In Hank Haney’s new book – “The Big Miss” – about his six years as Tiger Woods’ swing coach, Haney tells a two-part story.
There’s the golf story, about what it was like to be responsible for re-sculpting Woods’ swing and helping him win six major championships in their time together.
Then there’s the personal story, about what it was like to spend hundreds of days and nights with Woods, being allowed a peek behind the curtain Woods has fought to keep around his private life. It’s a rare glimpse and, unless you’re into swing theory, it’s the most interesting part of the book, which becomes available Tuesday ($26, Crown Archtype).
Haney tells us about:
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• Woods’ fascination with the Navy SEALS that included participating in multiple training exercises and his apparent consideration of joining the SEALS and forsaking his golf career.
• How his SEALS training might have led to the Achilles and knee injuries that have hampered him.
• Seeing Woods struggle after the scandal erupted surrounding his personal life and how Woods’ ex-wife Elin wanted him to quit golf for two years.
• How detached Woods could be even to his inner circle, including Haney.
• His sense watching Woods prepare for the final round of the 2010 Masters that he would soon be fired and that Woods, in his mind, would never again be the player he was.
It’s interesting, no doubt, and it’s the most revealing look at Woods we’ve gotten, right down to the text messages they shared.
Woods, you may have noticed, has avoided talking about the book, having not offered his blessing to either Haney or writer Jaime Diaz, whom I and many others consider the best golf writer in the business. “The Big Miss” may be about Woods, but it’s not his book and it’s easy to understand his irritation at having his personal life told in a former confidant’s book. So much for the notion of implied confidentiality.
Have we learned anything earth-shaking?
Not really, but the picture of the private Tiger has come into slightly sharper focus. He’s not a warm and fuzzy guy, but we had a pretty good idea of that already.
Still, it’s only part of the picture. We may never get the full picture until Tiger decides to tell his own story and, even then, it will be interesting to see how deep he goes, if he goes there at all.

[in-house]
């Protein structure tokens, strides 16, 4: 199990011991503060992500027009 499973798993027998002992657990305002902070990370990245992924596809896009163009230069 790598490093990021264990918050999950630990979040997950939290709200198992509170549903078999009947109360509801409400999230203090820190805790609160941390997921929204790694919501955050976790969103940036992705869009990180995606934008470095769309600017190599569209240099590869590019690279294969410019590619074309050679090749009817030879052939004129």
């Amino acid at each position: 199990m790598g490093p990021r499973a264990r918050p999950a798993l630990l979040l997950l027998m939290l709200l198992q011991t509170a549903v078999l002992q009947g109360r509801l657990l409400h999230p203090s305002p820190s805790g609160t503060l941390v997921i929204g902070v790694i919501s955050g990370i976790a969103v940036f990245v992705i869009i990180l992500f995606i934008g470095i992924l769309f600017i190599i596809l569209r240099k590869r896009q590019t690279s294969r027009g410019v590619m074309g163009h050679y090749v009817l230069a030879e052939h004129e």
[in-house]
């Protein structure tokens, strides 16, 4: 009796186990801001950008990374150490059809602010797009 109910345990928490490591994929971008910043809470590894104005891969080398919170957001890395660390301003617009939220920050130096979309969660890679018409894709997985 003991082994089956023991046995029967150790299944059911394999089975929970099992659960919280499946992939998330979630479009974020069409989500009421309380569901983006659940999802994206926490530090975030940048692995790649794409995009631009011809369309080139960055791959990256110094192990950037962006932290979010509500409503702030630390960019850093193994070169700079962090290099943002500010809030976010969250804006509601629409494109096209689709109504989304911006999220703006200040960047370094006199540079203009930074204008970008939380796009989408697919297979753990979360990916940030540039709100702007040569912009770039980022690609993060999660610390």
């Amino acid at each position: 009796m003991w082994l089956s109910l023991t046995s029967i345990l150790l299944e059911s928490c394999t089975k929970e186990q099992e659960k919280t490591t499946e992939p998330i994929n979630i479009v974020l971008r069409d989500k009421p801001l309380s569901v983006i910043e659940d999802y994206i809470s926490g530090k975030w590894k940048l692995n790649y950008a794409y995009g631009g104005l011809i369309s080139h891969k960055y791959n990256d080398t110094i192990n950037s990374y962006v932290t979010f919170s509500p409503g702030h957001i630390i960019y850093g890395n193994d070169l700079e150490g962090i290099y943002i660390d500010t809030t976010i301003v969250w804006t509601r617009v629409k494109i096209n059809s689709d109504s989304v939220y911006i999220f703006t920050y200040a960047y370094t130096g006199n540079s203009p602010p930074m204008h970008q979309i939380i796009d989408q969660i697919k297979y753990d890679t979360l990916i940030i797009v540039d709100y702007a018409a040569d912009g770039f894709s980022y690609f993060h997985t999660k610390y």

Did Haney go too far?
It’s surprising how much Haney shared. It will help book sales but it feels like he’s telling stories Woods never imagined would be told publicly. Haney tells of sitting in Woods’ home in the evening with Tiger and his wife watching television and, in at least one case, wishing Tiger would offer him a popsicle when the golfer would get one for himself. It’s a small moment but Haney uses it to offer his perception of Woods.
No wonder Tiger is bothered by the book. Someone else is writing about his private life, apparently without his permission. It may be a cost of celebrity but it’s easy to understand if he feels his trust has been betrayed.
If you’re Haney and you start down that road, where do you stop? The reality is few would buy a book about Haney’s swing theories as applied to Tiger.
I often felt Haney was unfairly burdened by the fact he wasn’t Butch Harmon, Tiger’s first coach in his pro career. No matter what Haney and Woods did together, there was a perception it wouldn’t be like what Woods and Harmon did together. Haney deserved more credit than he received.
In his book, Haney tells his side of the story, and it’s an enlightening story. It’s also Tiger’s story, undoubtedly and understandably more of it than he wanted told.